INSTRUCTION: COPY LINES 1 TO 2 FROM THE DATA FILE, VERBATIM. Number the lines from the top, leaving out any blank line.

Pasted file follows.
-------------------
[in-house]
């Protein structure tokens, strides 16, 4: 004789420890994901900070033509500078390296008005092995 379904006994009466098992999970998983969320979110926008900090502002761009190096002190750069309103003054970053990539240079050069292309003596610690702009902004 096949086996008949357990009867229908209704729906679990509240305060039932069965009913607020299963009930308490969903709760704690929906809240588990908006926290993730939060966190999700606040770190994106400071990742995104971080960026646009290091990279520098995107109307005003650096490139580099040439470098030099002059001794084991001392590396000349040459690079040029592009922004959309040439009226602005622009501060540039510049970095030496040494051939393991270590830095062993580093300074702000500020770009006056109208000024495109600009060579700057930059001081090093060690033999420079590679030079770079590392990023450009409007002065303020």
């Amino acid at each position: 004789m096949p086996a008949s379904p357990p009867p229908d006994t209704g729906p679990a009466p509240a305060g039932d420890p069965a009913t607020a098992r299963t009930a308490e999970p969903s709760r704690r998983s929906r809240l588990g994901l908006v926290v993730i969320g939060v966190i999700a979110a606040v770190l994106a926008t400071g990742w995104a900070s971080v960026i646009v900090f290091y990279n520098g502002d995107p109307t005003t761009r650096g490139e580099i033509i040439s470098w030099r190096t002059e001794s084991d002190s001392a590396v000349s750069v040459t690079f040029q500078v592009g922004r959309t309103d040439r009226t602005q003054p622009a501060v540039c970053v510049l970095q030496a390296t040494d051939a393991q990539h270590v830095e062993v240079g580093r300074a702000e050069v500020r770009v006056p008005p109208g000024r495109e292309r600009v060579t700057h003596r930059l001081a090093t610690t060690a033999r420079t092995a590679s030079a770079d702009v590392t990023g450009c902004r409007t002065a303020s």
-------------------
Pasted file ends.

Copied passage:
[in-house]
């Protein structure tokens, strides 16, 4: 004789420890994901900070033509500078390296008005092995 379904006994009466098992999970998983969320979110926008900090502002761009190096002190750069309103003054970053990539240079050069292309003596610690702009902004 096949086996008949357990009867229908209704729906679990509240305060039932069965009913607020299963009930308490969903709760704690929906809240588990908006926290993730939060966190999700606040770190994106400071990742995104971080960026646009290091990279520098995107109307005003650096490139580099040439470098030099002059001794084991001392590396000349040459690079040029592009922004959309040439009226602005622009501060540039510049970095030496040494051939393991270590830095062993580093300074702000500020770009006056109208000024495109600009060579700057930059001081090093060690033999420079590679030079770079590392990023450009409007002065303020």